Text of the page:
I keep it together as best I can. I memorize the post-D and C warning signs: soaking more than 2 pads in an hour for 2 consecutive hours. It becomes a sort of mantra. During lunch I walk to the mall to return hair mousse and fingernail polish at Trade Secret. As I fill out the return slip, my vision blurs on the address line. My heart races. Oh shit. This is how it happens. I die in the middle of returning Catwalk Ultrahold Mousse to the snippy Trade Secret lady who looks down her nose at me every time I step in the store to “just look.” I feel woozy.

“I’m sorry. I have to call my husband,” I say, pushing the half-filled out return slip back to her.

I dial him up on my cell phone. She points at the blank driver’s license line on the sheet. I dig in my purse and toss my license at her to fill it out. Even as I’m doing it, I can’t believe I’m behaving this way. The image of me splayed out on the Trade Secret floor keeps flashing through my mind. Would the Gap have been better?

“Hon?” Mr. Crud sounds scared.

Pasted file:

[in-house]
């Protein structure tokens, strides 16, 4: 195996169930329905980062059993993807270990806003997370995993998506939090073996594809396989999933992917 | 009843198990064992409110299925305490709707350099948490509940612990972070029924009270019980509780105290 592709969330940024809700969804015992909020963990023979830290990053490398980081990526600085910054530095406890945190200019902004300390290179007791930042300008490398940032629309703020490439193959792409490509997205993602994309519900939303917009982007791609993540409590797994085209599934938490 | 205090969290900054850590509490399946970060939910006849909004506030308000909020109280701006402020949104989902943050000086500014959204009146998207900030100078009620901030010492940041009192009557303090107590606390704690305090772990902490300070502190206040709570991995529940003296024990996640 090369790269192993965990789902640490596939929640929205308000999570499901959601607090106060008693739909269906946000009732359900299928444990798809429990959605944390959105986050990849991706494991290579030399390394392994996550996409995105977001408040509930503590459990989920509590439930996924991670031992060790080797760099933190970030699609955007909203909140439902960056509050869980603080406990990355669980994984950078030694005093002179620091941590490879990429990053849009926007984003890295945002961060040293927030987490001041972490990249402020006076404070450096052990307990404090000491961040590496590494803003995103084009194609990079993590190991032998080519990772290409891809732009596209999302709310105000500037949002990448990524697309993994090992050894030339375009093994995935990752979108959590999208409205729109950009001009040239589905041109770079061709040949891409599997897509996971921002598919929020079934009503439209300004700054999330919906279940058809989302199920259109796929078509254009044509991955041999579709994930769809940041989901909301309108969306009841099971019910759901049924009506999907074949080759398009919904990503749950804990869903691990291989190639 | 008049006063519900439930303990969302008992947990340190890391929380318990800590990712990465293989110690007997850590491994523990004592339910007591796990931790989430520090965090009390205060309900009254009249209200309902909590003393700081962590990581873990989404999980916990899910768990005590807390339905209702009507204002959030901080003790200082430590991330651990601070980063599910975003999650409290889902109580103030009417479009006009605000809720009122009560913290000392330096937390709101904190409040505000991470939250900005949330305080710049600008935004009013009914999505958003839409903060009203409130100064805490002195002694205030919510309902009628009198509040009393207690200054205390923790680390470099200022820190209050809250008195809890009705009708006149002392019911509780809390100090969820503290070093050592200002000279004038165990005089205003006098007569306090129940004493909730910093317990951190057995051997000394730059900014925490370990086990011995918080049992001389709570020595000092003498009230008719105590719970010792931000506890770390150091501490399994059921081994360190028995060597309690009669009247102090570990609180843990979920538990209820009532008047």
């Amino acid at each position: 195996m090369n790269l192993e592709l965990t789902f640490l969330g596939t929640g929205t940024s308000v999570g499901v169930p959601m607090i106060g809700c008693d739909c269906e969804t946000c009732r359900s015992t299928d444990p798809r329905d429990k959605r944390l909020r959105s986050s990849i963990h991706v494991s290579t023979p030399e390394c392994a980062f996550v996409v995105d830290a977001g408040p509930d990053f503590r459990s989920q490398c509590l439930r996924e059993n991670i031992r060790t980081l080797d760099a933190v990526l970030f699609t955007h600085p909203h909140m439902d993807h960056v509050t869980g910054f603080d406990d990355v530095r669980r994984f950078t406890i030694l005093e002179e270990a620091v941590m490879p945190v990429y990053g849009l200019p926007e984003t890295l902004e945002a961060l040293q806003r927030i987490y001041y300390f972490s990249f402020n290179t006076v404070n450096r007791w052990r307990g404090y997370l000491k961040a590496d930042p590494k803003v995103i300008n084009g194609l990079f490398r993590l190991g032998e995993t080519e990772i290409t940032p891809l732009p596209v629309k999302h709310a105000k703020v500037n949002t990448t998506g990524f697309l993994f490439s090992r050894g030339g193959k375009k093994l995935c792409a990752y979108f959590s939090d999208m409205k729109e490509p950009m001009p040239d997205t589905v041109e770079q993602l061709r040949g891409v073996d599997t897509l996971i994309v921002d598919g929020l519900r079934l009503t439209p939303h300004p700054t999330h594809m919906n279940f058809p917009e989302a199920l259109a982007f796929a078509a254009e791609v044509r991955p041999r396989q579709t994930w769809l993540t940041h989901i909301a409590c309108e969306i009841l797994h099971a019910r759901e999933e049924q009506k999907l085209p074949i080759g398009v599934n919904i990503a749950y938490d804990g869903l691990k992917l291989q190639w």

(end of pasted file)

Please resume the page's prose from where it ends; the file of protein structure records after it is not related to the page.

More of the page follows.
“I think I’m going to pass out,” I say. “I don’t know what’s happening.”

He calms me down, urges me to find a seat. The Trade Secret lady refunds my money and pushes the return slip and receipt back to me. Guess I won’t be “just looking” in there again anytime soon. After shoving half a granola bar down my throat, I feel calmer.

“Should I come get you?”

“No, I can make it.” Plus waiting on a bench at the mall for twenty minutes sounds unbearable. I am surrounded by women tugging children by the hand. Pregnant women are everywhere, especially since the Mimi Maternity store I had been eyeing a few weeks ago is a few stores away.

After two more maxi pad bloodbaths and way too many internet searches for “D and C”, I call the nurse at the clinic and spill my symptoms along with pent up fear tears.

“Everything you are saying is within the realm of what’s normal,” she says in a charming accent. She offers to make an appointment, but mainly I just needed reassurance. Enter cramps from hell.

I take 2 ibuprofen. Then 2 more. I get as much work done as possible while keeping myself from puking from the pain. Here we go. I think of the D and C sheet: Cramps that don’t improve after taking Tylenol or Ibuprofen. I suck it up for another 30 minutes until Mr. Crud calls my office with a dinner question.

“Can you come get me? Now?” I ask in a shaky voice.

A flood of tears and some bed rest later, I am feeling much improved. The bleeding slows. I wonder if I’ll have some sort of post-traumatic trigger at the smell of Stay Free pads then realize there will be so many post-traumatic triggers to choose from: the streetcar which we took to the appointment of doom; periods; the black corduroy pants I wore to the appointment.